Sadly, while using the name with a heritage of almost thirty years, day one seemed a bit shambolic. The most noticeable and irritating part for me is the constant paper shuffling that goes on when the presenters are on air. I suspect, back when the news talk version was on AM, that this wasn’t that audible. Now, it’s irritating. Then there are presenters whispering to each other but still clearly there. It’s as if there is no off button on the microphones. This evening, there seems to be no off button the computers that play out the commercials as poor Clive Bull seems to be suffering from the fact that the advertisements keep starting and he seems blissfully unaware that they are about to play.

Still, I am pleased that the rolling news format has moved to AM. Not because it’s on AM but because it means most of my portable radios (which are FM only) have the more interesting of the two talk stations. These early teething troubles will, hopefully, be rectified and we’ll have a decent commercial talk station for London again (although, IMHO, BBC London seems to have been doing a fine job). I just wonder who is going to listen to the rolling-news on AM.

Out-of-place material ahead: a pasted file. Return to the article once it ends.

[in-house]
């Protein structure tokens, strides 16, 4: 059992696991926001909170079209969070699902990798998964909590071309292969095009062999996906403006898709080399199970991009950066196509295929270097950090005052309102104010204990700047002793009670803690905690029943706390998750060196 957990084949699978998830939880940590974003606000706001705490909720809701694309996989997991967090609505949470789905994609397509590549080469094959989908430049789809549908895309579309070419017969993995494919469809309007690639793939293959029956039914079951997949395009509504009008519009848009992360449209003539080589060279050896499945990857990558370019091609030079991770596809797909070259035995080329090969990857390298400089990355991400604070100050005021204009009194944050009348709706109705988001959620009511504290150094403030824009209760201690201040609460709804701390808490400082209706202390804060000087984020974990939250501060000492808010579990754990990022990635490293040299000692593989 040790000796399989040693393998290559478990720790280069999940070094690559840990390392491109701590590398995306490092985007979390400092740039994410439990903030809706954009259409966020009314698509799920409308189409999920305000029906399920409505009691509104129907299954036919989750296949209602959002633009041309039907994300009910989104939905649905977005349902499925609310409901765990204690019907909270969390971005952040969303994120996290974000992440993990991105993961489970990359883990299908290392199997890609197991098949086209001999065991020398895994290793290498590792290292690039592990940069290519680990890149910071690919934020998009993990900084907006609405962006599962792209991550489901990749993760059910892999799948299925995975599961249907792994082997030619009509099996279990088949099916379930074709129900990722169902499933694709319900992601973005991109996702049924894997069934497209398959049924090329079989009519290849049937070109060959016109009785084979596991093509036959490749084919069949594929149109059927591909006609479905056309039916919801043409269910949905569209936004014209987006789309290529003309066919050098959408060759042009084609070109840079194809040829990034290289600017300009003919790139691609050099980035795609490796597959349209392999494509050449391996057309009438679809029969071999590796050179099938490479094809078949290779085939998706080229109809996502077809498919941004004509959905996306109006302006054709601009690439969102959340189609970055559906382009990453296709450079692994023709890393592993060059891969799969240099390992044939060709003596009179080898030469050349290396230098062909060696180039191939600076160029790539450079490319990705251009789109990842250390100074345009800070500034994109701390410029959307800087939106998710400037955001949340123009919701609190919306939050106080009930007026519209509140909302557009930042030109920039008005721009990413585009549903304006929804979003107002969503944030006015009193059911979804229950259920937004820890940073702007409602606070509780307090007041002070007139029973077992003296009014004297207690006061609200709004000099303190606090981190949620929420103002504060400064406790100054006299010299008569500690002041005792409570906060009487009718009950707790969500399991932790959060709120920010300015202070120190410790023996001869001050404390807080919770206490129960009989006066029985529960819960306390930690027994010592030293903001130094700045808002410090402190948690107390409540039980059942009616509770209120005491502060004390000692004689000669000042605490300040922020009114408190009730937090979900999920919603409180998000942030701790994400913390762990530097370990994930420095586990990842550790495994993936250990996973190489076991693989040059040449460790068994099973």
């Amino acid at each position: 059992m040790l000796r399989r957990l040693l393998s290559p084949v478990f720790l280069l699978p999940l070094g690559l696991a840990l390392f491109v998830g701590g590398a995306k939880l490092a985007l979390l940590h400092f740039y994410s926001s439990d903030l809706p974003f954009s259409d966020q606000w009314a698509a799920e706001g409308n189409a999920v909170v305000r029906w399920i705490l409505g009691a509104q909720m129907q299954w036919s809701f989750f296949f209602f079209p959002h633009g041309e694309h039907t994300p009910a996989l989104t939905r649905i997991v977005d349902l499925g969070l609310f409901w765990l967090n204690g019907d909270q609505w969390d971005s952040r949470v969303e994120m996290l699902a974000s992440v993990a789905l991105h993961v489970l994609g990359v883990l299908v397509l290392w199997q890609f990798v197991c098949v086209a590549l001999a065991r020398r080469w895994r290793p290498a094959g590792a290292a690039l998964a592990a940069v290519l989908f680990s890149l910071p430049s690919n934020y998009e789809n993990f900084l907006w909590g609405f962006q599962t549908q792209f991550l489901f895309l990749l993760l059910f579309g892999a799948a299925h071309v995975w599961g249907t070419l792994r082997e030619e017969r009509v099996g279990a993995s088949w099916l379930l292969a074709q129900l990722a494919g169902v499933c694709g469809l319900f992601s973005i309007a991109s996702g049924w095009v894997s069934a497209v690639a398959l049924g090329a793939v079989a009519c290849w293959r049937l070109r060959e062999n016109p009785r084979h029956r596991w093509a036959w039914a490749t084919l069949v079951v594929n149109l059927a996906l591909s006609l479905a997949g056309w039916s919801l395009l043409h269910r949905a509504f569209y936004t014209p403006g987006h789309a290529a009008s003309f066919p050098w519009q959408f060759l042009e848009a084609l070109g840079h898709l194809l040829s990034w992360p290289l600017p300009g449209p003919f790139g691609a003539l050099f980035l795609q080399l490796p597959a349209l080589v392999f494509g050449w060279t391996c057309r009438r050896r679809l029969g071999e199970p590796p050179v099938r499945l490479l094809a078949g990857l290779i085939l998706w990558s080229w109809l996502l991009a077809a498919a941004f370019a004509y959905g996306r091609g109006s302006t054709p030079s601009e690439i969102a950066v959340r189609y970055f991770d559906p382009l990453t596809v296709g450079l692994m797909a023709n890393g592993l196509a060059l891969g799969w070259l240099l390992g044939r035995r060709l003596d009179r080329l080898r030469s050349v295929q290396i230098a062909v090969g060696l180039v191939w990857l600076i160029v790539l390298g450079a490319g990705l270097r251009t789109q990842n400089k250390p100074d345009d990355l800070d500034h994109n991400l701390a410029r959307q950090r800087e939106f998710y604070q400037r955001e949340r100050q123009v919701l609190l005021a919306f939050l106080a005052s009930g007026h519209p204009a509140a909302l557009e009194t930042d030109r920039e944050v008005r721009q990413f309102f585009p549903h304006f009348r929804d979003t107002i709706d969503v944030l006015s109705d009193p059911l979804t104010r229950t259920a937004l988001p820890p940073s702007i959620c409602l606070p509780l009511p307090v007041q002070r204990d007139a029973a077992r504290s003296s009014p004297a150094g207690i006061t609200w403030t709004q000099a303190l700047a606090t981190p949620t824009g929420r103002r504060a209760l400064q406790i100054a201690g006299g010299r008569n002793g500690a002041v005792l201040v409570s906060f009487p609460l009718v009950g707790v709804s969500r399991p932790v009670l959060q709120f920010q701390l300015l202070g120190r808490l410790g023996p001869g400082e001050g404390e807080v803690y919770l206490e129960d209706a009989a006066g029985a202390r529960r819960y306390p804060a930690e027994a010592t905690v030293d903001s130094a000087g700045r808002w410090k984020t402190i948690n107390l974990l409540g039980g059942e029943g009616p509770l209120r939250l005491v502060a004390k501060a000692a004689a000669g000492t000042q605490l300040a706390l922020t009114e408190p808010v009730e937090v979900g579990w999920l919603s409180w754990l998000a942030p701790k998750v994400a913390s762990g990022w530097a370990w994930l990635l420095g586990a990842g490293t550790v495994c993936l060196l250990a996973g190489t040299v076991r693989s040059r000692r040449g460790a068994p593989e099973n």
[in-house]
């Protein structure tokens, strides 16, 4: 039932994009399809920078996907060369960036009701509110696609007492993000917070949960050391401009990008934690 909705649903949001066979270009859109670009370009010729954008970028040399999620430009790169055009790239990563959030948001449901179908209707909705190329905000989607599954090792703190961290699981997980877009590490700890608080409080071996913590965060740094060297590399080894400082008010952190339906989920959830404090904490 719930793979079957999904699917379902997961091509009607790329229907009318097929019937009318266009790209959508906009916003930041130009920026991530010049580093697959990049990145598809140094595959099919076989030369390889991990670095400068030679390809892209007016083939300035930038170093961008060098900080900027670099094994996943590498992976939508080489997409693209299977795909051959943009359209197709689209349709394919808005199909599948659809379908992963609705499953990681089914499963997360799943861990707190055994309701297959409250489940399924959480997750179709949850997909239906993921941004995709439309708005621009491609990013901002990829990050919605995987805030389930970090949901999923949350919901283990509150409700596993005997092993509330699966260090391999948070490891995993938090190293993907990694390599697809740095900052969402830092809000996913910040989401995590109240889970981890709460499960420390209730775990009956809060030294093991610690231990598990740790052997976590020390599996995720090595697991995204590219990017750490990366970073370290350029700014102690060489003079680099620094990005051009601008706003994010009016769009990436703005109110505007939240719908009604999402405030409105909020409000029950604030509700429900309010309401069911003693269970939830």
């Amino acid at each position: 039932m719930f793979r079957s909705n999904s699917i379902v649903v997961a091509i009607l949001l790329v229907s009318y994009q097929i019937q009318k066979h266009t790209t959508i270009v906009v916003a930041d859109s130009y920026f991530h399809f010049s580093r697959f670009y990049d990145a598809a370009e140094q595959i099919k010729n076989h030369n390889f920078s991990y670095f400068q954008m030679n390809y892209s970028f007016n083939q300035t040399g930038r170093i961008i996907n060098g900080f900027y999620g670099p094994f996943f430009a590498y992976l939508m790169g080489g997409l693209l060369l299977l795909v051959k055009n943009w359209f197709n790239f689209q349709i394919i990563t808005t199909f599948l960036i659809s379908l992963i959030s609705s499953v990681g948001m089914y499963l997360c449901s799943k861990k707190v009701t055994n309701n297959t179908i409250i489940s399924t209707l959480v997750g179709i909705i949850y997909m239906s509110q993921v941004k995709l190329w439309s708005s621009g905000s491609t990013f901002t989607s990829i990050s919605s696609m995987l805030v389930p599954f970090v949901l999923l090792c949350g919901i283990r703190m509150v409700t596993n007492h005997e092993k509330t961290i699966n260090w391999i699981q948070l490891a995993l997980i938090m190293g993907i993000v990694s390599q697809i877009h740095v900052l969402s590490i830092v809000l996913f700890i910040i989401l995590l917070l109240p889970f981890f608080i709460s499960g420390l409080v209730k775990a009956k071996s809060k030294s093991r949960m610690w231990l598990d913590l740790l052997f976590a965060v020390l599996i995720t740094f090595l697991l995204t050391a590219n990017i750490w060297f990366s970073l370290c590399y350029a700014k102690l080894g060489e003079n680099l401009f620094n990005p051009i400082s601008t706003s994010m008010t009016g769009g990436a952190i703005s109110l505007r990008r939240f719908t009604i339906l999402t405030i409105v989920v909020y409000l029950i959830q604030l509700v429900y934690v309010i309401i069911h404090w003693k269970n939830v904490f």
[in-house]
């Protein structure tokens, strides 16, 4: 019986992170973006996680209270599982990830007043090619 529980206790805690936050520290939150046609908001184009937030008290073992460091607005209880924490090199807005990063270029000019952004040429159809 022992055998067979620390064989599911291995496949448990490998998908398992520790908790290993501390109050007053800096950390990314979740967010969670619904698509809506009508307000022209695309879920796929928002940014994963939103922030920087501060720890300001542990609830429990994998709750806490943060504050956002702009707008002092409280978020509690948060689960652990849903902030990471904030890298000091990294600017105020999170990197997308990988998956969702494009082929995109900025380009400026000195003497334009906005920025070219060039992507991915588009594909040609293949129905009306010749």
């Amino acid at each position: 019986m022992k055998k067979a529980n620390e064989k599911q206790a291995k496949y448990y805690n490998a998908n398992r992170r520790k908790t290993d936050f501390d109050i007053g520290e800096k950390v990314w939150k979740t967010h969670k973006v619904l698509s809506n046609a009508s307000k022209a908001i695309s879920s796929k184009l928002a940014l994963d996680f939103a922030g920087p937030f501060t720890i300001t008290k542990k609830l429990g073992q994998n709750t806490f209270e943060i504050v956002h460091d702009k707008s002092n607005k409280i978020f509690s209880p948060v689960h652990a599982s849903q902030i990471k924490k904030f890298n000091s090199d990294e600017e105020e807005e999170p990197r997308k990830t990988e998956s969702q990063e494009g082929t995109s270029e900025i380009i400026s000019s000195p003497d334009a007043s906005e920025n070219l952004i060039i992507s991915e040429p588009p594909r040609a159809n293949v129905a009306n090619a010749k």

Continue reading “LBC Back On Air”

End Of A Radio Era

For almost thirty years the JY Prog has been a ratings winner. Lunchtime ratings of five million should not be sniffed at. And today, as he bid the Radio 2 airwaves farewell, I had a listen.

Broadcast radio is a big passion of mine and there is an event that happened today that can not pass without comment. Sir Jimmy Young presented his last show on BBC Radio 2 this morning – bringing to an end twenty-nine (or so) years on the air. There is much discussion as to the reasons behind his departure (here and here) but I don’t want to go into them. Neither does it really matter that I have rarely listened to his show. I am usually in the office where we don’t listen to radios (except today as I am on my own) or, if I am elsewhere, there are other stations I prefer. I do, however, think there are a couple of things worth commenting on.